Because of conflict-of-interest statutes (see 18 U.S.C. §§205, 207), it is possible that students with part-time or full-time jobs with the Federal government may not be eligible to participate in the Appellate Litigation Clinic, the Center for Applied Legal Studies, the Criminal Defense and Prisoner Advocacy Clinic, the Criminal Justice Clinic, the Federal Legislation Clinic, the Harrison Institute Policy Clinic, the Institute for Public Representation, the Civil Rights Clinic, or Law Students in Court. Students with part-time or full-time jobs with the District of Columbia government or the U.S. Attorney’s Office for the District of Columbia may not be eligible to participate in the Juvenile Justice Clinic, the Harrison Institute Policy Clinic, the Civil Rights Clinic, or the Institute for Public Representation. The Social Enterprise and Nonprofit Law Clinic also limits outside legal work generally during enrollment in the clinic. Students who are uncertain about the application of this rule to them should consult the clinic director or the Director of Clinical Programs Jenn Cilingin (firstname.lastname@example.org) to discuss their particular situation before applying to a clinic.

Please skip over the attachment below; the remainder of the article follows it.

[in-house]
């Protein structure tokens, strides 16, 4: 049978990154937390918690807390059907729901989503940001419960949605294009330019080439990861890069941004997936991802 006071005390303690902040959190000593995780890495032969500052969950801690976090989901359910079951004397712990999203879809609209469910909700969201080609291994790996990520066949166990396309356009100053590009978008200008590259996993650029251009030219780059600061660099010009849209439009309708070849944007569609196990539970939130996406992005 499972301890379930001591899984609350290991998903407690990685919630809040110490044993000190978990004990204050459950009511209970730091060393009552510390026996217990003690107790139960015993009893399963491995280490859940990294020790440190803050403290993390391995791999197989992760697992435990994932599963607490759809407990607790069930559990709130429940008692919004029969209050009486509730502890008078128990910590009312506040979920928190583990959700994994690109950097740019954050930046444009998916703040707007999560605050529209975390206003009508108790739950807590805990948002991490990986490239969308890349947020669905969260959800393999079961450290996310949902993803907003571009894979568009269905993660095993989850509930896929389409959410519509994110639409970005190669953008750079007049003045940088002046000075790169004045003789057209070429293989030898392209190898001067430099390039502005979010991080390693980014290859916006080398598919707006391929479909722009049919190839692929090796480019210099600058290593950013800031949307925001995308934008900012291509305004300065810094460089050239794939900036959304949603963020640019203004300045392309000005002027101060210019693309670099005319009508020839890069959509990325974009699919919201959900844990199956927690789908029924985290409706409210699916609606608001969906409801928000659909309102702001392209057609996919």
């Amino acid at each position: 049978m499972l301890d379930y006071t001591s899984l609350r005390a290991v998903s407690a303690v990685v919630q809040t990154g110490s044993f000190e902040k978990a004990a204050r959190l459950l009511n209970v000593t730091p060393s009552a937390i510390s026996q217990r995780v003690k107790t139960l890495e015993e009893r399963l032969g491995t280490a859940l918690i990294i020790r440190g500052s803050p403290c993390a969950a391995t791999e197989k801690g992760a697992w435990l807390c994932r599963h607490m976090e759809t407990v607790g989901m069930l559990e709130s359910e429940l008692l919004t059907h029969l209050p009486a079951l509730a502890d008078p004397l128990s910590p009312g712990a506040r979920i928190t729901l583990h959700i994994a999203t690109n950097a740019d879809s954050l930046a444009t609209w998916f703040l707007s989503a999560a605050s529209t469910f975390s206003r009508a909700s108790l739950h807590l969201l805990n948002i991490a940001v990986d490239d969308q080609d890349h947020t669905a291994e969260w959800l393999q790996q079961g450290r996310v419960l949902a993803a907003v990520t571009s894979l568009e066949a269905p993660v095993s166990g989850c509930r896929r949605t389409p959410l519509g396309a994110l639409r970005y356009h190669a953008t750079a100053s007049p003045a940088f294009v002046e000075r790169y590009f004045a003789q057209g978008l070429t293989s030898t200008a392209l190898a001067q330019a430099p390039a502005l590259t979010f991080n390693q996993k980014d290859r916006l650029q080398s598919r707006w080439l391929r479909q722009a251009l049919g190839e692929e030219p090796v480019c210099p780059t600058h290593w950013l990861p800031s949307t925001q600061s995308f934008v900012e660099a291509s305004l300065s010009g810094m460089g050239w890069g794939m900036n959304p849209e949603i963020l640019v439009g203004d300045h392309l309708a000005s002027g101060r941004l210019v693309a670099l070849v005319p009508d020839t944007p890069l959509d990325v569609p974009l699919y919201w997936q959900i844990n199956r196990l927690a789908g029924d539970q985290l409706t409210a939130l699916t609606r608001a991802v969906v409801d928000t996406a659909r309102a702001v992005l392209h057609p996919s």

May JD/MBA candidates take a clinic?
There are special rules applicable to JD/MBA candidates designed to avoid conflict between the MBA Global Business Experience and clinic participation. Please contact Director of Clinical Programs Jenn Cilingin (email@example.com) for details.
What does Student Bar Certification entail?
Many clinics require students to be certified to engage in the limited practice of law in the District of Columbia under the D.C. Student Practice Rule. (See the chart earlier in this handbook to determine which clinics require this.) To become certified, students must 1) complete an application to the court and 2) answer a series of questions regarding previous violations of the law, current substance abuse or mental health issues, past delinquency in financial obligations, experience as a party in any civil or family law matters, etc. In the vast majority of cases, affirmative answers to these questions will not stand in the way of Student Bar Certification, but disclosure is required nonetheless. For a full list of questions, visit the clinic registration site. Students with questions or concerns about this process should contact Director of Clinical Programs Jenn Cilingin (firstname.lastname@example.org) to discuss their situation.